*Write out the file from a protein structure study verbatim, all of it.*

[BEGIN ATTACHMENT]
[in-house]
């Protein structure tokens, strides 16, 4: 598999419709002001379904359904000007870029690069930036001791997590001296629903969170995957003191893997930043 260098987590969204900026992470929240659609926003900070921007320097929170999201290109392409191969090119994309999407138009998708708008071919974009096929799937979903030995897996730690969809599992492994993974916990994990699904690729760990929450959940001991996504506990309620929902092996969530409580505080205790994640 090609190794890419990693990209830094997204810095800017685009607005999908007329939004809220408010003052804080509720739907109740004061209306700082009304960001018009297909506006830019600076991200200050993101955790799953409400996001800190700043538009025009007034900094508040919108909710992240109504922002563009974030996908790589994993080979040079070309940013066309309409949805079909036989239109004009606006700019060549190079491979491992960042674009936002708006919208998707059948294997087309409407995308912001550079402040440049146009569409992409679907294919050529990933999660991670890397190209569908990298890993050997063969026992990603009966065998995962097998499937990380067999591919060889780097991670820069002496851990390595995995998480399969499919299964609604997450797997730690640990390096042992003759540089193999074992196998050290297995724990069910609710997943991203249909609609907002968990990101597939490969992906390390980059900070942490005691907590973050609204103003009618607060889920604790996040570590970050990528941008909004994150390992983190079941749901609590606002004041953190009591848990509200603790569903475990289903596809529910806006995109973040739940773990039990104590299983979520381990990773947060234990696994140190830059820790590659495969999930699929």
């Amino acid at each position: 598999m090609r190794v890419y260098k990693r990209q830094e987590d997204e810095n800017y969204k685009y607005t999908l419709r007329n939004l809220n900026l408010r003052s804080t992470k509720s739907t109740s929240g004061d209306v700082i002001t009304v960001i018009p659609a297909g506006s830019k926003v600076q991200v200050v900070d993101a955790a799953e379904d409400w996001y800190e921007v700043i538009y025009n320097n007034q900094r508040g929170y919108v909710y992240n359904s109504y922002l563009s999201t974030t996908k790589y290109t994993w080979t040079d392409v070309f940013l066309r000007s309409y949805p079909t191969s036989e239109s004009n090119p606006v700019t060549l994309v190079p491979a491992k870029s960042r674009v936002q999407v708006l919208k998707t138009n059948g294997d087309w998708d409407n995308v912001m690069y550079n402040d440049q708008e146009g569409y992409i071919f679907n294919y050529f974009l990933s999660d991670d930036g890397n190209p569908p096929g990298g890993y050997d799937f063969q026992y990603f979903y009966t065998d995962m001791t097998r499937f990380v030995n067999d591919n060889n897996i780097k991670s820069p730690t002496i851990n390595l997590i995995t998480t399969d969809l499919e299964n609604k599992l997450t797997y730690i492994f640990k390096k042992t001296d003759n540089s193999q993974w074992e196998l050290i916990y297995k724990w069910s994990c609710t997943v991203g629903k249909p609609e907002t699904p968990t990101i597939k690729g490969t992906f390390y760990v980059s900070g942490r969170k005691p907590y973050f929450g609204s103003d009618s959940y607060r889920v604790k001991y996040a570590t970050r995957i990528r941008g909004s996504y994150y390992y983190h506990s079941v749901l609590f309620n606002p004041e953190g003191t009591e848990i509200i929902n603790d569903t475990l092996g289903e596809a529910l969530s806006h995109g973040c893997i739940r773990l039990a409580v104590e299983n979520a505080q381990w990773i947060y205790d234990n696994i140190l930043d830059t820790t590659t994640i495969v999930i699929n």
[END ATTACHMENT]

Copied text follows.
[in-house]
């Protein structure tokens, strides 16, 4: 598999419709002001379904359904000007870029690069930036001791997590001296629903969170995957003191893997930043 260098987590969204900026992470929240659609926003900070921007320097929170999201290109392409191969090119994309999407138009998708708008071919974009096929799937979903030995897996730690969809599992492994993974916990994990699904690729760990929450959940001991996504506990309620929902092996969530409580505080205790994640 090609190794890419990693990209830094997204810095800017685009607005999908007329939004809220408010003052804080509720739907109740004061209306700082009304960001018009297909506006830019600076991200200050993101955790799953409400996001800190700043538009025009007034900094508040919108909710992240109504922002563009974030996908790589994993080979040079070309940013066309309409949805079909036989239109004009606006700019060549190079491979491992960042674009936002708006919208998707059948294997087309409407995308912001550079402040440049146009569409992409679907294919050529990933999660991670890397190209569908990298890993050997063969026992990603009966065998995962097998499937990380067999591919060889780097991670820069002496851990390595995995998480399969499919299964609604997450797997730690640990390096042992003759540089193999074992196998050290297995724990069910609710997943991203249909609609907002968990990101597939490969992906390390980059900070942490005691907590973050609204103003009618607060889920604790996040570590970050990528941008909004994150390992983190079941749901609590606002004041953190009591848990509200603790569903475990289903596809529910806006995109973040739940773990039990104590299983979520381990990773947060234990696994140190830059820790590659495969999930699929």
């Amino acid at each position: 598999m090609r190794v890419y260098k990693r990209q830094e987590d997204e810095n800017y969204k685009y607005t999908l419709r007329n939004l809220n900026l408010r003052s804080t992470k509720s739907t109740s929240g004061d209306v700082i002001t009304v960001i018009p659609a297909g506006s830019k926003v600076q991200v200050v900070d993101a955790a799953e379904d409400w996001y800190e921007v700043i538009y025009n320097n007034q900094r508040g929170y919108v909710y992240n359904s109504y922002l563009s999201t974030t996908k790589y290109t994993w080979t040079d392409v070309f940013l066309r000007s309409y949805p079909t191969s036989e239109s004009n090119p606006v700019t060549l994309v190079p491979a491992k870029s960042r674009v936002q999407v708006l919208k998707t138009n059948g294997d087309w998708d409407n995308v912001m690069y550079n402040d440049q708008e146009g569409y992409i071919f679907n294919y050529f974009l990933s999660d991670d930036g890397n190209p569908p096929g990298g890993y050997d799937f063969q026992y990603f979903y009966t065998d995962m001791t097998r499937f990380v030995n067999d591919n060889n897996i780097k991670s820069p730690t002496i851990n390595l997590i995995t998480t399969d969809l499919e299964n609604k599992l997450t797997y730690i492994f640990k390096k042992t001296d003759n540089s193999q993974w074992e196998l050290i916990y297995k724990w069910s994990c609710t997943v991203g629903k249909p609609e907002t699904p968990t990101i597939k690729g490969t992906f390390y760990v980059s900070g942490r969170k005691p907590y973050f929450g609204s103003d009618s959940y607060r889920v604790k001991y996040a570590t970050r995957i990528r941008g909004s996504y994150y390992y983190h506990s079941v749901l609590f309620n606002p004041e953190g003191t009591e848990i509200i929902n603790d569903t475990l092996g289903e596809a529910l969530s806006h995109g973040c893997i739940r773990l039990a409580v104590e299983n979520a505080q381990w990773i947060y205790d234990n696994i140190l930043d830059t820790t590659t994640i495969v999930i699929n």